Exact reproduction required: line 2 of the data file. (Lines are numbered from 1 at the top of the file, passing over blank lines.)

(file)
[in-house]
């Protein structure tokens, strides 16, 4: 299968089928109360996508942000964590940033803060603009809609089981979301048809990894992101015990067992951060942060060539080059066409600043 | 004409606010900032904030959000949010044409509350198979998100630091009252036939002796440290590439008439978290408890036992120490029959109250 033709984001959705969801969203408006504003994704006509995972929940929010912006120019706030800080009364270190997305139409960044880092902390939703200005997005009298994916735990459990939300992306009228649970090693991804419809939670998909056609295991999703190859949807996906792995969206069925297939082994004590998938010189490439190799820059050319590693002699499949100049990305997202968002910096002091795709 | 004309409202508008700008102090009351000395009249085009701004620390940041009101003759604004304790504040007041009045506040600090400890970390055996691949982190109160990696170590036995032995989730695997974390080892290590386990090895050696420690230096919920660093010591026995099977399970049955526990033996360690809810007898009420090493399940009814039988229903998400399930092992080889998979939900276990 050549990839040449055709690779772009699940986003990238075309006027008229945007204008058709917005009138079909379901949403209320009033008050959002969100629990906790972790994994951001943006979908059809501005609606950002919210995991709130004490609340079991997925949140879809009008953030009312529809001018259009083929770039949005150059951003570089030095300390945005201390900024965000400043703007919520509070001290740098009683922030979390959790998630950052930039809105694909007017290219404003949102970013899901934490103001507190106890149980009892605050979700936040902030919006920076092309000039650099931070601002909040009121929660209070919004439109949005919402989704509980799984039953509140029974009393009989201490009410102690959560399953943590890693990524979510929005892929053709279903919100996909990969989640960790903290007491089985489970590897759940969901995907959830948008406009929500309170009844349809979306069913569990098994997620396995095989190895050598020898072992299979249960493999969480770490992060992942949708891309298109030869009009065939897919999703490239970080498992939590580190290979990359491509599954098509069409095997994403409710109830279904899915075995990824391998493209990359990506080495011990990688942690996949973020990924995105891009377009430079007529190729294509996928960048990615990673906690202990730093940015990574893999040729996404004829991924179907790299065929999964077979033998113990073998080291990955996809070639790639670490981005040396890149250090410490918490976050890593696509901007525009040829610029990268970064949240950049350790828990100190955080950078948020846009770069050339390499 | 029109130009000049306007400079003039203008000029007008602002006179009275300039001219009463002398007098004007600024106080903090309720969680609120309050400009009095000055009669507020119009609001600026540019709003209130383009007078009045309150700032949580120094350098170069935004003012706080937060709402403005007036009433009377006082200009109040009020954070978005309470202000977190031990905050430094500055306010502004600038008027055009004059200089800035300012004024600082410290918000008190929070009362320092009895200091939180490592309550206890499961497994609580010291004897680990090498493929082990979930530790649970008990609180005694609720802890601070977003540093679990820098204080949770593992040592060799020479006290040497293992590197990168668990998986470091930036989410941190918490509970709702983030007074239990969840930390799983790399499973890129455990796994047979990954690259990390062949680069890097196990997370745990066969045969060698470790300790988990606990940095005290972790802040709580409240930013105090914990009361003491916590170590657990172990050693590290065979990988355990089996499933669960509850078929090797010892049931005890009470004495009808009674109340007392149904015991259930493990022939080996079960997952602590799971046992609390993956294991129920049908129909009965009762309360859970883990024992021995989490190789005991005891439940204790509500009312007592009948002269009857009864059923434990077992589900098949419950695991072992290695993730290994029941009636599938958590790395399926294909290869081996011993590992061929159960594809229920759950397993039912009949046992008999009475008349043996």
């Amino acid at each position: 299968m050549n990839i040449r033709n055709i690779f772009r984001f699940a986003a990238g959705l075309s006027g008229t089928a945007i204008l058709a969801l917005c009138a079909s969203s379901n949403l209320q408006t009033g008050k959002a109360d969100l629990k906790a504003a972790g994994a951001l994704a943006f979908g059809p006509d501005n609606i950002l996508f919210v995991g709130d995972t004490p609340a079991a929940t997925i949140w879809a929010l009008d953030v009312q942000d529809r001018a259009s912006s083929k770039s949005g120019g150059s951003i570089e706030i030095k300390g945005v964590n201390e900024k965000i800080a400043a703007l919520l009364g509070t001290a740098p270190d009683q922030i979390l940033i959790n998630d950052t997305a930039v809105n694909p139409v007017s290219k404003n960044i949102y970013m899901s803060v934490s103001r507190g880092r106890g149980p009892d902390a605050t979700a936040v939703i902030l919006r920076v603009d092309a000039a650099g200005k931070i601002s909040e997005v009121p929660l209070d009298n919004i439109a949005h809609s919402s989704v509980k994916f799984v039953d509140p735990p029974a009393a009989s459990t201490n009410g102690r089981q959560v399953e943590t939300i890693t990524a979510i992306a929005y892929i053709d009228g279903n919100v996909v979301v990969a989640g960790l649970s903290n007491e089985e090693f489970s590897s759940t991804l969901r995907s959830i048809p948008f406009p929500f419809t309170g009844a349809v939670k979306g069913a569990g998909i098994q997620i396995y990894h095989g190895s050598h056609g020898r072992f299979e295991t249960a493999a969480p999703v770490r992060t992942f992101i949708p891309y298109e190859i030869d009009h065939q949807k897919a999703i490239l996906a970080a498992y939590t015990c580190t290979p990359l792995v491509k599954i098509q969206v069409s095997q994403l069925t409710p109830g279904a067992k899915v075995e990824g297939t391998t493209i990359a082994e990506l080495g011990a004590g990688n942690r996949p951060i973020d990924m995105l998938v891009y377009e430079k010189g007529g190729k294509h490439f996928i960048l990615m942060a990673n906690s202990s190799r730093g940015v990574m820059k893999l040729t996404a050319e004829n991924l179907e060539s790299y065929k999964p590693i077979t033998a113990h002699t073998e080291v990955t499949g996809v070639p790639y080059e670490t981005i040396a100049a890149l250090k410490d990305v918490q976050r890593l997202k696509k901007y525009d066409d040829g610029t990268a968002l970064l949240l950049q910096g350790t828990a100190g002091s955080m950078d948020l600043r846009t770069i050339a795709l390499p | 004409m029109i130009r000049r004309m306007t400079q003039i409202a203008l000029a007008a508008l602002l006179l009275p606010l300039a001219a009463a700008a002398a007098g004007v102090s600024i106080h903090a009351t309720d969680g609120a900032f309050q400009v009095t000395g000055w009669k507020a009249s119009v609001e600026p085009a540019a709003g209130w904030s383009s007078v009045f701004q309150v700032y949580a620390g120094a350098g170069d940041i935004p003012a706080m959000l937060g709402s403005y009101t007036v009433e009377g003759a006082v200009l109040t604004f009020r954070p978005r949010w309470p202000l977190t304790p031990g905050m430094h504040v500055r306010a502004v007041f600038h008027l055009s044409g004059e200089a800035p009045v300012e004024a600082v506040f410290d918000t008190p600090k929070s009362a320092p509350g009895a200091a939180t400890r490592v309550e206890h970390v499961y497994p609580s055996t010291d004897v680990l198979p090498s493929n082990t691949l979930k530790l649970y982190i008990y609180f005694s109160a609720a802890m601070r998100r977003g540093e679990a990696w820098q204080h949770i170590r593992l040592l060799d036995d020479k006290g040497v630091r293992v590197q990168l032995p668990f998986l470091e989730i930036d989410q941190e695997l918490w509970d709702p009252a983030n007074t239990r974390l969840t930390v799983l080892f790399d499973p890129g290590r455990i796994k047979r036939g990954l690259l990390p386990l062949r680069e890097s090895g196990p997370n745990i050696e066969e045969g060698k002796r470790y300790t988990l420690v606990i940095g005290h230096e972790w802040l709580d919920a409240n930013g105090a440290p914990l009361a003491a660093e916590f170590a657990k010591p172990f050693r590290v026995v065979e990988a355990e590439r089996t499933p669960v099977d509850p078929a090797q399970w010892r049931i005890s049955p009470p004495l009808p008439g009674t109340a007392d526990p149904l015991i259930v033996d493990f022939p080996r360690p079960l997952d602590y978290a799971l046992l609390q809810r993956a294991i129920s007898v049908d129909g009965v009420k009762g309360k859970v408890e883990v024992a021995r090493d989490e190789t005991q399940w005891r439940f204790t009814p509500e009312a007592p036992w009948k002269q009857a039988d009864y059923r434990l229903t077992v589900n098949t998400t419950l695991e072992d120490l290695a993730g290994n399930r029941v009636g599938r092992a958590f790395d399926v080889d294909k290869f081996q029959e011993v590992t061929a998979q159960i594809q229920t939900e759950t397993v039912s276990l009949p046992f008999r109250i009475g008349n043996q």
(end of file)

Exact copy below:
């Protein structure tokens, strides 16, 4: 299968089928109360996508942000964590940033803060603009809609089981979301048809990894992101015990067992951060942060060539080059066409600043 | 004409606010900032904030959000949010044409509350198979998100630091009252036939002796440290590439008439978290408890036992120490029959109250 033709984001959705969801969203408006504003994704006509995972929940929010912006120019706030800080009364270190997305139409960044880092902390939703200005997005009298994916735990459990939300992306009228649970090693991804419809939670998909056609295991999703190859949807996906792995969206069925297939082994004590998938010189490439190799820059050319590693002699499949100049990305997202968002910096002091795709 | 004309409202508008700008102090009351000395009249085009701004620390940041009101003759604004304790504040007041009045506040600090400890970390055996691949982190109160990696170590036995032995989730695997974390080892290590386990090895050696420690230096919920660093010591026995099977399970049955526990033996360690809810007898009420090493399940009814039988229903998400399930092992080889998979939900276990 050549990839040449055709690779772009699940986003990238075309006027008229945007204008058709917005009138079909379901949403209320009033008050959002969100629990906790972790994994951001943006979908059809501005609606950002919210995991709130004490609340079991997925949140879809009008953030009312529809001018259009083929770039949005150059951003570089030095300390945005201390900024965000400043703007919520509070001290740098009683922030979390959790998630950052930039809105694909007017290219404003949102970013899901934490103001507190106890149980009892605050979700936040902030919006920076092309000039650099931070601002909040009121929660209070919004439109949005919402989704509980799984039953509140029974009393009989201490009410102690959560399953943590890693990524979510929005892929053709279903919100996909990969989640960790903290007491089985489970590897759940969901995907959830948008406009929500309170009844349809979306069913569990098994997620396995095989190895050598020898072992299979249960493999969480770490992060992942949708891309298109030869009009065939897919999703490239970080498992939590580190290979990359491509599954098509069409095997994403409710109830279904899915075995990824391998493209990359990506080495011990990688942690996949973020990924995105891009377009430079007529190729294509996928960048990615990673906690202990730093940015990574893999040729996404004829991924179907790299065929999964077979033998113990073998080291990955996809070639790639670490981005040396890149250090410490918490976050890593696509901007525009040829610029990268970064949240950049350790828990100190955080950078948020846009770069050339390499 | 029109130009000049306007400079003039203008000029007008602002006179009275300039001219009463002398007098004007600024106080903090309720969680609120309050400009009095000055009669507020119009609001600026540019709003209130383009007078009045309150700032949580120094350098170069935004003012706080937060709402403005007036009433009377006082200009109040009020954070978005309470202000977190031990905050430094500055306010502004600038008027055009004059200089800035300012004024600082410290918000008190929070009362320092009895200091939180490592309550206890499961497994609580010291004897680990090498493929082990979930530790649970008990609180005694609720802890601070977003540093679990820098204080949770593992040592060799020479006290040497293992590197990168668990998986470091930036989410941190918490509970709702983030007074239990969840930390799983790399499973890129455990796994047979990954690259990390062949680069890097196990997370745990066969045969060698470790300790988990606990940095005290972790802040709580409240930013105090914990009361003491916590170590657990172990050693590290065979990988355990089996499933669960509850078929090797010892049931005890009470004495009808009674109340007392149904015991259930493990022939080996079960997952602590799971046992609390993956294991129920049908129909009965009762309360859970883990024992021995989490190789005991005891439940204790509500009312007592009948002269009857009864059923434990077992589900098949419950695991072992290695993730290994029941009636599938958590790395399926294909290869081996011993590992061929159960594809229920759950397993039912009949046992008999009475008349043996």